I must admit that I felt some kind of sadness because few weeks from now, I have to leave the community that has become my home for two years. I have to leave friends who have become very supportive of my vocation as a teacher and as a Jesuit. I have to leave the teaching profession which I have discovered I am so passionate about. I have to leave the students who became my friends. I have to leave a certain kind of stability that I have enjoyed for two years.
"His assignments always have something of the provisional about them; he must remain open to the summons of obedience to another place, to another task. This detachment from stabilitas, from the definition of himself within a single family or extended set of relatives or even a particular church, culture, and place, characterizes a Jesuit. It is constitutive of his obedience, and it is his remaining celibate for the Kingdom of God that makes such obedience for mission possible. If this apostolic availability is not to cripple his affectivity, it is only because his chastity embodies a contemplative love that includes all human beings and makes the Jesuit open and able to find God everywhere. " [GC34 #238]
Despite the sadness, however, there is also a sense of peace and consolation. I might be leaving the place, the profession, the events and the people, but I bring with me a whole gamut of experiences that will help me in my vocation of becoming a Jesuit Priest. There is a sense of peace because the connection with the people I met was all the more strengthened by the fact that I am pursuing this kind of vocation.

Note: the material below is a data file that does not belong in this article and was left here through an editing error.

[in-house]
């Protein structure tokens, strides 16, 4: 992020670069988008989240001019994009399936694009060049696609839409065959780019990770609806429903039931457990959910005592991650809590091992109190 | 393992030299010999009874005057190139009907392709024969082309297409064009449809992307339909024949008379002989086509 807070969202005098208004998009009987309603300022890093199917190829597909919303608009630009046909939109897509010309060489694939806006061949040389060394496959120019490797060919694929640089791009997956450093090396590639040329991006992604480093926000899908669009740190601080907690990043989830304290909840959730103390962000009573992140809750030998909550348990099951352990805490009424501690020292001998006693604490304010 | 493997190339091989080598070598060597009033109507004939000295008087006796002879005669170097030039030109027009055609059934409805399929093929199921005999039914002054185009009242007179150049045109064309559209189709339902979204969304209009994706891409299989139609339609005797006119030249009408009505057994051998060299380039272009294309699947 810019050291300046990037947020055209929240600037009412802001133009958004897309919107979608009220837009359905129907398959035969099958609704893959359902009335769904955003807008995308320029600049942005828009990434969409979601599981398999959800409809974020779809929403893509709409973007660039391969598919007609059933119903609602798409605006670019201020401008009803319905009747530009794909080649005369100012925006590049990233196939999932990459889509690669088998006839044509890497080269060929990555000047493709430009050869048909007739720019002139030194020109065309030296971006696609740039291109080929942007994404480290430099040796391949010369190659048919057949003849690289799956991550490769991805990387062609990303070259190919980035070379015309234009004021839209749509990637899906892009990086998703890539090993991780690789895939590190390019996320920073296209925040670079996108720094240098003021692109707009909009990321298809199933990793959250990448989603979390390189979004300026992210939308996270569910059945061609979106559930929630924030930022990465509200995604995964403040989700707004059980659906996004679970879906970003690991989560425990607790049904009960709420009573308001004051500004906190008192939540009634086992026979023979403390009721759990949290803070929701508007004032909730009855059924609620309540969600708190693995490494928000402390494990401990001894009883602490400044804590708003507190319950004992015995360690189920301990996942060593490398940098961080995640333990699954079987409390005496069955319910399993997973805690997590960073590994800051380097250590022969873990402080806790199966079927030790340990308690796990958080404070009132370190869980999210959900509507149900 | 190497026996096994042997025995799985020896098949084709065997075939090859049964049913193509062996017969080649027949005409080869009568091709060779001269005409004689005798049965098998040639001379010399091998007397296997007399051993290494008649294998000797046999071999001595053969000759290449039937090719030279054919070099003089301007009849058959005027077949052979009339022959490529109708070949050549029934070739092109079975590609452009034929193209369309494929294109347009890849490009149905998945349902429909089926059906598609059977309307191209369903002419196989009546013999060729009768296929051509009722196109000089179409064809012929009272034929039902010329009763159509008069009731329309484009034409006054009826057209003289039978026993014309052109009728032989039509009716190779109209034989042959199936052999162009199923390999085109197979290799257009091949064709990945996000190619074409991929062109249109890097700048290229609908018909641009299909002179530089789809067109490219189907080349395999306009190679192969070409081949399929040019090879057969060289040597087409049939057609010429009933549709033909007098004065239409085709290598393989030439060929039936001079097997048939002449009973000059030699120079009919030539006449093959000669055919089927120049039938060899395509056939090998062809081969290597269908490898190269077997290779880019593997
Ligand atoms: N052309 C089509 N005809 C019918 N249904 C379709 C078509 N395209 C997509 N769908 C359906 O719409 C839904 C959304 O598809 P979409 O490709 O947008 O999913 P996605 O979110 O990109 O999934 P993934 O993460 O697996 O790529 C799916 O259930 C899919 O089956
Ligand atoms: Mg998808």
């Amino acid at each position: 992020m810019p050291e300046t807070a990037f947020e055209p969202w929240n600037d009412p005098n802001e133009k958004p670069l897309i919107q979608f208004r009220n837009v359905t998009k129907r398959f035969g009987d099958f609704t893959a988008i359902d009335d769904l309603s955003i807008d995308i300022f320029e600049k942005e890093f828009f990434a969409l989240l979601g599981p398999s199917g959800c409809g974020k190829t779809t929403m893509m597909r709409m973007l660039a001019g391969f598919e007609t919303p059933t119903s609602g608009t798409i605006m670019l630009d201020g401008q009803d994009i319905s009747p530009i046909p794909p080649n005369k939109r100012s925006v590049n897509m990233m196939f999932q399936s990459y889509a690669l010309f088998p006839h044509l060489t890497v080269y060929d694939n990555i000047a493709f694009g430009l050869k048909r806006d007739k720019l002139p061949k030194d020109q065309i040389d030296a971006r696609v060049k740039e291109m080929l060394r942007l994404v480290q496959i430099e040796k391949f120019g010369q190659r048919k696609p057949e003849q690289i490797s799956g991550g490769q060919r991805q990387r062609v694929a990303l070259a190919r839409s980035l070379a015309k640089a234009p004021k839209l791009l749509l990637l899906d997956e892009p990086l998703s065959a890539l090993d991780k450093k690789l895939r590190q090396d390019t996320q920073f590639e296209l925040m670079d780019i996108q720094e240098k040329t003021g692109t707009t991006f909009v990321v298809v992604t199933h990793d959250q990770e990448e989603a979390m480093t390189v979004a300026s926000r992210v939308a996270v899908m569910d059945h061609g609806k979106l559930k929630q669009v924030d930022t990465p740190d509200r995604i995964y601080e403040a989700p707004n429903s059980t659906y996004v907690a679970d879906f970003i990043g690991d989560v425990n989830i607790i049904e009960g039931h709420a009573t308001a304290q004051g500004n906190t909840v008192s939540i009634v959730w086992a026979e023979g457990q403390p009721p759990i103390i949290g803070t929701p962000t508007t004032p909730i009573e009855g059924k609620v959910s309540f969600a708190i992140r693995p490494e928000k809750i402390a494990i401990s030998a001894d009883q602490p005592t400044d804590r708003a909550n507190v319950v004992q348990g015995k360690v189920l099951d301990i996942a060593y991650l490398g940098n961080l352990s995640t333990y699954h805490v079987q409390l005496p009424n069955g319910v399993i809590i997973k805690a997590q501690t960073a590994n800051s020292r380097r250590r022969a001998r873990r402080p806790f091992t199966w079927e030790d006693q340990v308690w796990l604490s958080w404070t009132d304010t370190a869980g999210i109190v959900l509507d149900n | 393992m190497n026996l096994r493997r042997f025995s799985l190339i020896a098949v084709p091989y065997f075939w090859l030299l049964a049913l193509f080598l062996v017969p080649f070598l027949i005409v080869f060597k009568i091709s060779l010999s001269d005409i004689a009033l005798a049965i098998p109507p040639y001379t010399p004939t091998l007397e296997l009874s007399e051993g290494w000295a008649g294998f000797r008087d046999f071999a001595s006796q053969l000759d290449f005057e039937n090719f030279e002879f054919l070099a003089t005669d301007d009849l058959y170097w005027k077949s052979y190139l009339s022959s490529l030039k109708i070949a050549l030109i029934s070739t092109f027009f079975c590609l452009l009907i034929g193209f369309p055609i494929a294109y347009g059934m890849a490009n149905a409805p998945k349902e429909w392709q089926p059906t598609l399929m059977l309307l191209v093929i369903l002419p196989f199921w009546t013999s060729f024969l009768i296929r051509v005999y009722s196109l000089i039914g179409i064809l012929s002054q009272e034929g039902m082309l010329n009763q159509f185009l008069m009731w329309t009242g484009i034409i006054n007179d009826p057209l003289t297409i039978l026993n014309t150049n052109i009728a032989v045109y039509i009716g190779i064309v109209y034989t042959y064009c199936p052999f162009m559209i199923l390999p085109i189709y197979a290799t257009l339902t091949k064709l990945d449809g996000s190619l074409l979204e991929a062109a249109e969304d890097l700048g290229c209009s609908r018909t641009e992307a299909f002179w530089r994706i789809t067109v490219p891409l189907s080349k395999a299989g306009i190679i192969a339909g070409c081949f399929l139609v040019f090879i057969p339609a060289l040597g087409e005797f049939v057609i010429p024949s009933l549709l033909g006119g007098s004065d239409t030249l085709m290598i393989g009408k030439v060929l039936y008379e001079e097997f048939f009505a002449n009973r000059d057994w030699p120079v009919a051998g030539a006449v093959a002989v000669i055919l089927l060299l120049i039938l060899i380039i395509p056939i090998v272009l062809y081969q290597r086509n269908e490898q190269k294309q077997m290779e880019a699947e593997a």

Today, I together with my fellow regent went on a picnic with our co-teachers to celebrate our friendship and to celebrate this "moving on to a new mission". We went on a resort in a semi-rural town in Bulacan and enjoyed each other's company the whole day. We shared stories, played games and enjoyed a Filipino provençal food. I wasn't able to escape their request to cook for the group since they used the magic word for nostalgic appeal to emotion-- "for the last time." But since, we already have so much food that day, I decided to prepare a salad for the group.
Seafood Garden Salad
for the salad:
Rommaine Lettuce (washed and pat dried)
1/2 cup tuna flakes (in brine; drained)
1/2 cup Pitted Prunes (cut into half)
1 cup diced Ripe Mango
1/2 cup pine nuts
1/2 cup of grated parmesan cheese
for the dressing
1 cup balsamic vinegar
1 tsp. rosemary leaves
3 cloves garlic (minced)
6 tbsps. extra virgin olive oil
salt and pepper
- Arrange the lettuce in a salad bowl.
- Top the lettuce with the rest of the salad ingridients (except the cheese) in this order: mango (and/or orange) cubes, tuna flakes, pitted prunes and pine nuts. Drizzle with olive oil.
- Top the salad with parmesan cheese.
- Prepare the dressing. On a sauce pan, combine garlic, rosemary with balsamic vinegar. Bring to a boil and reduce to at least half the volume or until it achieved a syrupy consistency. Put a dash of salt and pepper according to taste. Pour in olive oil after the mixture has cooled down.
- If you want to serve the salad for a big number of guests. Serve the salad in buffet style with the dressing on the side. This will give your guests a free hand on how much dressing they want to put into their salad. This will also make life easier for you.
- Follow the same procedure for individual plating. Decorate plate with the balsamic dressing. You may also want to use shredded parmesan cheese instead of grated one.
- Try the following substitutes for your salad.
- substitute mango with chico(zapodilla) fruit
- substitute pine nuts with cashew nuts
- substitute tuna flakes with steamed crawfish meat, shrimp or squid (you may also want to use a combination of different steamed seafoods.